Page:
>Bottom line: helmets probably can prevent about 1/3 of deaths and 2/3 of
>serious head injuries (bad enough to require neurosurgery or to leave
>permanent disability such as seizures or movement disorders).

Studies always seem to misss the reality, don't they? Helmet laws
for motorcyclists and bicyclists have succeeded in reducing fatalities
through the same avenue -- decreased ridership.

Of course those stupid fools in Great Britain actually looked at the
facts and then their silly medical community decided that the reduction
in ridership decreased public health much more than the non-existant
savings in life from the non-existant increased safety from wearing
safety helmets.

Thomas H. Kunich

unread,
Jul 29, 1995, 3:00:00 AM7/29/95
to
In article <3v9fr8$1j...@news-s01.ca.us.ibm.net>,
Bastian Wimmer <ima...@pop03.ny.us.ibm.net> wrote:

>Thanks for the correction. I have no problem
>accepting your figures. And, IMHO, they still amount
>to a very powerful argument -- not for mandatory
>helmet laws, not for giving *ulcers to an entire
>newsgroup*, but for me to wear my helmet when I go
>biking tomorrow morning.

Dastian, the point isn't to talk you out of wearing a helmet. I
wear a helmet. But the major causes of fatalities are overpoweringly
against a helmet offering any protection.

Wear your helmet. I bought my stepdaughters helmets and insist that
they wear them. But I insist more that they ride in such a manner that
they aren't relying on them for anything but that occassional silly
accident.


Steve Gordon

unread,
Jul 29, 1995, 3:00:00 AM7/29/95
to
The problem for me is that a lot of organized
rides FORCE you to wear a helmet to participate.
I've been riding for over 40 years, and I think I've
earned the right to make my own decision.
P.S. Please don't give me the BS that "our insurance
requires us"....... Crap!!!
--
"See you on the road!"

Steve Gordon

unread,
Jul 29, 1995, 3:00:00 AM7/29/95
to
>
> Could it be that they're on to something? Nah, not when we can
> pretend that an inch of styrofoam can withstand a 25 mph
> collision with a front fender.
>
Especially when they can sell that 1/2 in. of foam for $99.50!!
Ever notice how the biggest promotors of he3lmet wearing
are bike shop owners???!

Lee Albert Green MD MPH

unread,
Jul 31, 1995, 3:00:00 AM7/31/95
to
Thomas H. Kunich (to...@netcom.com) wrote:
: In article <3v9akp$k...@lastactionhero.rs.itd.umich.edu>,

: Lee Albert Green MD MPH <gre...@umich.edu> wrote:

: >Bottom line: helmets probably can prevent about 1/3 of deaths and 2/3 of
: >serious head injuries (bad enough to require neurosurgery or to leave
: >permanent disability such as seizures or movement disorders).

: Studies always seem to misss the reality, don't they? Helmet laws
: for motorcyclists and bicyclists have succeeded in reducing fatalities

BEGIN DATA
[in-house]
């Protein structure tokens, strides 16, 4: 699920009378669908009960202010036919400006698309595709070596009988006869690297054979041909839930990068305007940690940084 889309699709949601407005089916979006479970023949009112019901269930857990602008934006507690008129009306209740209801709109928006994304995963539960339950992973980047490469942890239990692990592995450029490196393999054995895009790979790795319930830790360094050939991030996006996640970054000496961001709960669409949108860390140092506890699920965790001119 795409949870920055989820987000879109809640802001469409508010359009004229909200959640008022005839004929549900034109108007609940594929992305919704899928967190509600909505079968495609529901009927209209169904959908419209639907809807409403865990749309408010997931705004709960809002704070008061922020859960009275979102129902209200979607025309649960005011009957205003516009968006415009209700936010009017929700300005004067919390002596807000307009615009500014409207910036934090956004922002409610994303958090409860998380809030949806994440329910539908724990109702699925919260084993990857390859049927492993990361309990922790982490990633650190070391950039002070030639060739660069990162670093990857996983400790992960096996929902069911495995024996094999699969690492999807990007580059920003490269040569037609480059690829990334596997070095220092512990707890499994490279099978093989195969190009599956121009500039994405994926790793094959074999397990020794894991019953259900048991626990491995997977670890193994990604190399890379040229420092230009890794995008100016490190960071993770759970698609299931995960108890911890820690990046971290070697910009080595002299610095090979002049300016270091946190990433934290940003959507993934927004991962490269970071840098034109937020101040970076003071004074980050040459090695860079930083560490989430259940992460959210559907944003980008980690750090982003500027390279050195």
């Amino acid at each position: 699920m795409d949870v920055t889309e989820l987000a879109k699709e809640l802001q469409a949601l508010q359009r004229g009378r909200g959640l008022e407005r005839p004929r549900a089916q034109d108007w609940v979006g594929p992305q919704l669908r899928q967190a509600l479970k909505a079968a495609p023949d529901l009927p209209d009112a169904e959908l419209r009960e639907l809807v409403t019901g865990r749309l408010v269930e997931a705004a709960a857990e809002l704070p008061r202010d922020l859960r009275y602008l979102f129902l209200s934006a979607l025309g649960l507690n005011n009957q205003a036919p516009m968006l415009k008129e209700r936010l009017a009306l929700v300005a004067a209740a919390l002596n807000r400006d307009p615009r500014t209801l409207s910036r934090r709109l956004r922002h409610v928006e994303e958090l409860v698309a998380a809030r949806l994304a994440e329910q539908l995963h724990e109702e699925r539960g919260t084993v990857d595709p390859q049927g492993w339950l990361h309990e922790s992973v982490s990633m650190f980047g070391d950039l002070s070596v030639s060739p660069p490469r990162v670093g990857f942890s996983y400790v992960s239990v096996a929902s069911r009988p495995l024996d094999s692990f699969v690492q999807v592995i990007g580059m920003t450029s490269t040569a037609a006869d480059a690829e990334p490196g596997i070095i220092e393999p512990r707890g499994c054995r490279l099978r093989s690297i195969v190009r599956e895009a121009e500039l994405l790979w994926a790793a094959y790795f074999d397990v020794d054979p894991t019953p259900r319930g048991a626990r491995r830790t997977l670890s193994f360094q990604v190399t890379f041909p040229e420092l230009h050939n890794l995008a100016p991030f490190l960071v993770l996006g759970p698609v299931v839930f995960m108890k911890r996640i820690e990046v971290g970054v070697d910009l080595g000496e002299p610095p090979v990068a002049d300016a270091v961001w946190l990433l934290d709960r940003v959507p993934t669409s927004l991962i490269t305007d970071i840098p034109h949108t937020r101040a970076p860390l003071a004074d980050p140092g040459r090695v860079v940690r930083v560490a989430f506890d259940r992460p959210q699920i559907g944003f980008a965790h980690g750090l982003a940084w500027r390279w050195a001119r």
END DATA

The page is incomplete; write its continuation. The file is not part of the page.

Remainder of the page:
: through the same avenue -- decreased ridership.

I'm sorry, but this is simply false. The studies in question were
case-controls. That is, the answer they returned is likelihood of injury
PER HOUR EXPOSED, not per population which may or may not ride bicycles.

Whether mandatory helmet laws reduce ridership is another subject. My
suspicion is that they probably do, but mostly by reducing the number of
the least skilled and least committed riders. Of course this group is
the most likely to have accidents. But this is still a different
question from whether and how much helmet use reduces an *individual's*
risk of injury. The data demonstrate that they do, to the modest extent
previously posted.

At the risk of being redundant (but because so many seem to flame before
reading), PLEASE read my post carefully. I did not, do not, and will not
advocate helmet laws. I am commenting on the data about protection
afforded to *individuals* who choose to wear helmets, NOT about helmet
laws. Helmet laws are a value judgment; helmet effectiveness is data.
Some who evaluate that data conclude that the modest but definite risk
reduction justifies requiring people to wear them, others feel that that
is too great an intrusion on personal liberty for such a modest risk
reduction and consequently limited impact on the public. That value
judgment is strongly made one way or the other by many people, who tend
to fall prey to the temptation to fudge the data to make their case
stronger. Please do not do so.

kre...@glenayre.com

unread,
Aug 1, 1995, 3:00:00 AM8/1/95
to
Jeff M Younker <jeff> wrote:

>I'm against mandatory helmet laws. If you're stupid enough not to wear a
>helmet, you deserve to be eliminated from the gene pool.
>


Oh, how original.

MIS Dept RW Smith

unread,
Aug 1, 1995, 3:00:00 AM8/1/95
to
In <3vls0u$2...@babylon5.glenqcy.glenayre.com> kre...@glenayre.com
writes:

How do you wash your hair with a helmet on?

Thomas H. Kunich

unread,
Aug 1, 1995, 3:00:00 AM8/1/95
to
In article <173ECB3E6S...@american.edu>,
Denis McGurin <DM2...@american.edu> wrote:

> OK, make your own decision. It is your head.

My this is big of you.

>However, the leader
>of a ride has a right to make the rules for his/her ride.